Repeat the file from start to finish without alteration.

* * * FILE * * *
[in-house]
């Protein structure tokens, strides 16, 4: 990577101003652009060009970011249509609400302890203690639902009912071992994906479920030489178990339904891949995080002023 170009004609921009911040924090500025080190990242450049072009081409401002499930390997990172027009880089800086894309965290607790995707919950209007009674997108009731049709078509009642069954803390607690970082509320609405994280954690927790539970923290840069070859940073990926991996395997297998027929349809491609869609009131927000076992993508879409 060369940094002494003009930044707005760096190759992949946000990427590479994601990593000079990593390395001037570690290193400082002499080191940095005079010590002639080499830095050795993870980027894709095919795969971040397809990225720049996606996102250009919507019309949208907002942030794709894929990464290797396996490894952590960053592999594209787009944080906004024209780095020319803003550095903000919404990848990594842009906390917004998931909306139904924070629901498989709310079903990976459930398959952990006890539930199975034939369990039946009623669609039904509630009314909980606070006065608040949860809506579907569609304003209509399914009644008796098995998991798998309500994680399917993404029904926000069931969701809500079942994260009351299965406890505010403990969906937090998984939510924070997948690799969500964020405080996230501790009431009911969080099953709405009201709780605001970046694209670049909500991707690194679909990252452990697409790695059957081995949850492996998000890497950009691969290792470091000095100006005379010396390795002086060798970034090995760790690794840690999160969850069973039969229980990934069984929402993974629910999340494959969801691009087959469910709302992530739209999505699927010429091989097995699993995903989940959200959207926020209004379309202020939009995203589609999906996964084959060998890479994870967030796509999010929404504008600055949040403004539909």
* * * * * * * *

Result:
[in-house]
């Protein structure tokens, strides 16, 4: 990577101003652009060009970011249509609400302890203690639902009912071992994906479920030489178990339904891949995080002023 170009004609921009911040924090500025080190990242450049072009081409401002499930390997990172027009880089800086894309965290607790995707919950209007009674997108009731049709078509009642069954803390607690970082509320609405994280954690927790539970923290840069070859940073990926991996395997297998027929349809491609869609009131927000076992993508879409 060369940094002494003009930044707005760096190759992949946000990427590479994601990593000079990593390395001037570690290193400082002499080191940095005079010590002639080499830095050795993870980027894709095919795969971040397809990225720049996606996102250009919507019309949208907002942030794709894929990464290797396996490894952590960053592999594209787009944080906004024209780095020319803003550095903000919404990848990594842009906390917004998931909306139904924070629901498989709310079903990976459930398959952990006890539930199975034939369990039946009623669609039904509630009314909980606070006065608040949860809506579907569609304003209509399914009644008796098995998991798998309500994680399917993404029904926000069931969701809500079942994260009351299965406890505010403990969906937090998984939510924070997948690799969500964020405080996230501790009431009911969080099953709405009201709780605001970046694209670049909500991707690194679909990252452990697409790695059957081995949850492996998000890497950009691969290792470091000095100006005379010396390795002086060798970034090995760790690794840690999160969850069973039969229980990934069984929402993974629910999340494959969801691009087959469910709302992530739209999505699927010429091989097995699993995903989940959200959207926020209004379309202020939009995203589609999906996964084959060998890479994870967030796509999010929404504008600055949040403004539909």